Last night I had the privilege to host a conversation evening facilitated by Sue Davidoff and Allan Kaplan of the Proteus Initiative. I've blogged about a couple of retreats I've done with them and I wanted to do another next week but couldn't make it because of work and my support needs.
So I invited 15 others who have also worked with Allan and Sue to my place for a shared meal and conversation. I shared the issue I wanted to explore:
John Key has just announced an "overhaul of the family violence prevention system."
If it was a Labour government I'd be thinking, "About time." Under National, though, I fear it may be an exercise in bullying families in low socio-economic circumstances, rather than looking at the systemic oppression that often contributes to family violence.
I love this campaign. It speaks to the heart of an issue of fundamental importance: how do we create a strong, robust future society. Our children are that future. I submitted this to the #DearNewZealand website today.
I would solve child poverty by creating a culture where every kid has what they need, for free. Shelter, clothes, food, learning environments, safety and love. All these things should be provided for free by the Government.
Balancing confidence and humility in any relationship, be it personal or professional, is a real skill. The first step is to become aware of what the two are. Author of The Art and Etiquette of Polyamory, Françoise Simpère writes:
“Arrogance...is generally a cover for a chronic lack of self-confidence.To be specific, self-confidence is when one is aware of his or her qualities without falling victim to false modesty. Humility allows one to recognise quietly that even though he or she is a wonderful person, there may be qualities that he or she lacks. An individual with a balanced ego is fully aware of his or her own existence and does not need others to confirm it. He or she is interested in others because of who they are, and not because of a need to see him or herself as a reflection in their admiring eyes.”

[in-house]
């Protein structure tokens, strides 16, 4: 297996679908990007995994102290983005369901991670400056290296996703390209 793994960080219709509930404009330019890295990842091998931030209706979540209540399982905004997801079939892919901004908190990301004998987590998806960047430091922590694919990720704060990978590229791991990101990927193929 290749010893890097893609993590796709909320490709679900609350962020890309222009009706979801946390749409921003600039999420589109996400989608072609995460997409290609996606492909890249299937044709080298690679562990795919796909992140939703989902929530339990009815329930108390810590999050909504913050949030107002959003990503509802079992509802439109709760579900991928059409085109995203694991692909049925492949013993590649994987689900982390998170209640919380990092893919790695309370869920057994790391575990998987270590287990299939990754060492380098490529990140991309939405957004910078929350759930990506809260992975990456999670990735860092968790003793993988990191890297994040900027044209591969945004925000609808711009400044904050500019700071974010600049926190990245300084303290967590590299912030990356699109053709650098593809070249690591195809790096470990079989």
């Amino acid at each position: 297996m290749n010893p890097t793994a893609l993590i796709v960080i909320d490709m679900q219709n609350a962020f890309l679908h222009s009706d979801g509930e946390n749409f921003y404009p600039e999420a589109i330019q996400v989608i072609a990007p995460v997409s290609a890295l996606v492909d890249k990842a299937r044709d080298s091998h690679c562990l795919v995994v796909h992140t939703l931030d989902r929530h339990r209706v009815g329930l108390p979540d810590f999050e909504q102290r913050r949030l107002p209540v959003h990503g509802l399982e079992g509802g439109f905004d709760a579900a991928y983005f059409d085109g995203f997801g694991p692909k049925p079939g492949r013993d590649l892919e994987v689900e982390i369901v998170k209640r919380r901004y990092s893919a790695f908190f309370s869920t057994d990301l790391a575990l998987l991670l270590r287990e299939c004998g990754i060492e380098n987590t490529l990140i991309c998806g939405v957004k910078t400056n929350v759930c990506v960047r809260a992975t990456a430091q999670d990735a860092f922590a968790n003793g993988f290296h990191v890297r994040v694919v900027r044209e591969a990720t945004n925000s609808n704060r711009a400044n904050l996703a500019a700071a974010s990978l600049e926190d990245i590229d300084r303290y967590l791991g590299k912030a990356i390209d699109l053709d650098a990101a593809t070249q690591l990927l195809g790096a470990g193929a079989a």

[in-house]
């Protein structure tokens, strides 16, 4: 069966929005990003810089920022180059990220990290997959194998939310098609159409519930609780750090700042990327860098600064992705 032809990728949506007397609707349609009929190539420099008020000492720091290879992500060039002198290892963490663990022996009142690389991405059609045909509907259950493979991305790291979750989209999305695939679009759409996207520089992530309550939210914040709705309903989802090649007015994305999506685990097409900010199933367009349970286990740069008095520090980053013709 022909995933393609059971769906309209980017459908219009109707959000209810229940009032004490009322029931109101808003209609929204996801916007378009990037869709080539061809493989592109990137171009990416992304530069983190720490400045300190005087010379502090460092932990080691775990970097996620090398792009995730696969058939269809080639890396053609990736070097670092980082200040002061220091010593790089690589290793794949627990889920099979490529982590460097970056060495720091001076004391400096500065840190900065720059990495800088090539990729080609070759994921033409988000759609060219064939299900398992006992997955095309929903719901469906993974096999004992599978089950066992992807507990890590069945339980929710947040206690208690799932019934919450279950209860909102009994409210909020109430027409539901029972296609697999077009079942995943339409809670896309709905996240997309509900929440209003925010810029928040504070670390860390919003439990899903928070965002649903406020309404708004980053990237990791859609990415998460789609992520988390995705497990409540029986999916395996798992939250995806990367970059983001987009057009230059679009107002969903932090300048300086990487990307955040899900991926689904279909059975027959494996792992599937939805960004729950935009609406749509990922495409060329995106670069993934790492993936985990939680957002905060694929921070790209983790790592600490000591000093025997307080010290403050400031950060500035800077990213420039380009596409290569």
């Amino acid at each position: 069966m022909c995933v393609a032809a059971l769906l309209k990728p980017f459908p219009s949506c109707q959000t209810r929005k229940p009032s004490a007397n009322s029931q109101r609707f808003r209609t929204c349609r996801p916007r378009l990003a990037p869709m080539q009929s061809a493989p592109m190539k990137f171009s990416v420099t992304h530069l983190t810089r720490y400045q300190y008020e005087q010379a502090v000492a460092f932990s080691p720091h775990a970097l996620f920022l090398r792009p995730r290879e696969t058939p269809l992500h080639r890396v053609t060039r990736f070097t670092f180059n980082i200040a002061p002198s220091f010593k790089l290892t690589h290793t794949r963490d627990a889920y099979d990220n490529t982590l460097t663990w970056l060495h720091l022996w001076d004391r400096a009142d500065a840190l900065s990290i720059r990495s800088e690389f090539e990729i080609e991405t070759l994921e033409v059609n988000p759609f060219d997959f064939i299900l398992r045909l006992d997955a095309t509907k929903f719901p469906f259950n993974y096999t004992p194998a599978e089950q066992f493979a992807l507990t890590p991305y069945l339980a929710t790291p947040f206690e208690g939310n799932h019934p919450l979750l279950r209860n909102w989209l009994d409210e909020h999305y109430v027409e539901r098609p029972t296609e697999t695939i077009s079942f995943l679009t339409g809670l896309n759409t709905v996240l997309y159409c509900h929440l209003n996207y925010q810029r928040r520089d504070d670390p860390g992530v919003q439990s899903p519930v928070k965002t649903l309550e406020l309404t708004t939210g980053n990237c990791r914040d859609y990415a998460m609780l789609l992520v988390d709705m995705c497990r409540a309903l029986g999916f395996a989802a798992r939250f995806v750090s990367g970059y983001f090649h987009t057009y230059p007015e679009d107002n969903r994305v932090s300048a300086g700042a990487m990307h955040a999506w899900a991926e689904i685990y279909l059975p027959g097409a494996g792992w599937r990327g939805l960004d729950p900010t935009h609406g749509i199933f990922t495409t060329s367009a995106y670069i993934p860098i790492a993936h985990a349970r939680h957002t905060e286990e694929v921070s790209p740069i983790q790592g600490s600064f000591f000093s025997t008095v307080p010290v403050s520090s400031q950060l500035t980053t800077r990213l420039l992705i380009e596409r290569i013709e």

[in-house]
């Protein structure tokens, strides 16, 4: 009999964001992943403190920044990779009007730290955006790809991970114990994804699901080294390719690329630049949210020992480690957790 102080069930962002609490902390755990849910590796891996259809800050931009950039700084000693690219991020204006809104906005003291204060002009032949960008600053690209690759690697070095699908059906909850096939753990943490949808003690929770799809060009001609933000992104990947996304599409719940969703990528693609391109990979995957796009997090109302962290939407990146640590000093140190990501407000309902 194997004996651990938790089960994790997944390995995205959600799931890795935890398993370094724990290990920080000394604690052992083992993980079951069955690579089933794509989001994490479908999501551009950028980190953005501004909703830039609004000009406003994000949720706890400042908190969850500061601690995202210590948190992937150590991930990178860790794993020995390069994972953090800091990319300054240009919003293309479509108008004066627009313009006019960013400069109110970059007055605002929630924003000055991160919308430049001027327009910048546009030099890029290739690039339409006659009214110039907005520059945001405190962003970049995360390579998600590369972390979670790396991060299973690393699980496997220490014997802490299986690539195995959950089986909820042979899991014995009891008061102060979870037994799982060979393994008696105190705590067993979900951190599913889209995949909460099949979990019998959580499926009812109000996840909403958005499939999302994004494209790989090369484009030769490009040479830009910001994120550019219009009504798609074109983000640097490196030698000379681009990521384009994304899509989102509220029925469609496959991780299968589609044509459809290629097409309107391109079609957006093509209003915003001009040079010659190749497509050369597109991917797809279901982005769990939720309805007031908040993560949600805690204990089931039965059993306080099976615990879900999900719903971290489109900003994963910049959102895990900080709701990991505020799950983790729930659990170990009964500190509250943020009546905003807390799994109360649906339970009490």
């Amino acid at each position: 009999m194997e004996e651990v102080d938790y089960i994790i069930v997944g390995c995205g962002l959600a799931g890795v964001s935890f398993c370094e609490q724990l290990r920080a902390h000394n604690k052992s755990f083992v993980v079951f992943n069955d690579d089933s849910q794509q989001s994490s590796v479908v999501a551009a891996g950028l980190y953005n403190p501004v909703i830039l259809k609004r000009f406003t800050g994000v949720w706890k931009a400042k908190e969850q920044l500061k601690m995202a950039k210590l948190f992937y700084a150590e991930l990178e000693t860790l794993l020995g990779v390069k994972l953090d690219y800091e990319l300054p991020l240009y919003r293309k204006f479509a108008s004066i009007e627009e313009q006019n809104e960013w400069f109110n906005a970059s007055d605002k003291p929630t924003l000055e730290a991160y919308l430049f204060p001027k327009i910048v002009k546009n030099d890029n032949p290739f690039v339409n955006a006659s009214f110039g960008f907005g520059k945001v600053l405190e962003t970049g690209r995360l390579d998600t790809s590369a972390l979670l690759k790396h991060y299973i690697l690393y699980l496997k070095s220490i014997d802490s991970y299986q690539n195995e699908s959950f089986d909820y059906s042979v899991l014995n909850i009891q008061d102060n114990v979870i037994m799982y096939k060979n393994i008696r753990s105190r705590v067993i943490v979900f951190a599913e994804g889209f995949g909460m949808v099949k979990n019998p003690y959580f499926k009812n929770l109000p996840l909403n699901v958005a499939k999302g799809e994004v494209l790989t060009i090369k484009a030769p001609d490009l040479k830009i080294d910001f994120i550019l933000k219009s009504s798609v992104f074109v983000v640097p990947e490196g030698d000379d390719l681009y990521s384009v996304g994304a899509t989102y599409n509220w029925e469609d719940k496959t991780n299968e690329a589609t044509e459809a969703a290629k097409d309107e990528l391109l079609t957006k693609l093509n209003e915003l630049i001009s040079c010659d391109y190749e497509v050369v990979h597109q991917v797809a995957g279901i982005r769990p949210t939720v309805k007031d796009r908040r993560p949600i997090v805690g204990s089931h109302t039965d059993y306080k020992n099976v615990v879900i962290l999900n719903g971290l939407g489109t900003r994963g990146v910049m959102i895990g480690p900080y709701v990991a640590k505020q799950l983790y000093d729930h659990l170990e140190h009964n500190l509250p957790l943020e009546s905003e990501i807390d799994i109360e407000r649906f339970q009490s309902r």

Autonomy is often used to mean independence. Though their dictionary definitions are similar and they are synonyms of each other, I like to talk about autonomy in a slighty different way.
For me, autonomy is having the choice over when I am independent and when I am dependent. It's similar to the notion of interdependence, except the latter, interdependence, suggests an ongoing process of co-operation or collaboration. Perhaps autonomy could include the choice of interdependence as well, but for now I want to focus on the aspect of choice.
I'm getting a bit sick of hearing about climate change. Not because I don't care – I do, desperately. I'm fed up because "climate change" is the effect of something much, much worse.
And what's even worse is that we're not talking about the cause. We're not naming what we're doing to create climate change. It's pretty bad.
If you want to lose customers and infuriate people, here are some ideas, based on my own, real-life, recent experiences with Parallel Imported, Pass the Parcel and Window Treatments. I won't be going back to any of them — I'd recommend you join me.
I've been saying to people lately, "I feel like I'm living someone else's life." Do you ever feel like that? If you do, you'll know how unsettling it is. My attempts at working out what's going on have been in the main unsuccessful, but I have a few theories.
I wonder if it's my age – a mid-life crisis perhaps. After all, I do turn 50 next year. But I have no compunction to buy a red sports car.
Brexit, Donald Trump and schools policing young men's facial hair — what's going on?It feels like the world is spinning backwards.
Young people despaired at the decision of Britain to leave the EU. Commentators are saying Trump may win the US presidency, simply because he believes in nothing but himself. Schools want to force 17-year-olds to shave.
"Who We Are" is a music video with a vision of changing how we know ourselves & each other. It's all about us, made for the world to see.
Follow Jess and her friends as they explore and celebrate identity and self expression. They are young people with unique gender, sexual and functional expression who are proud of who they are.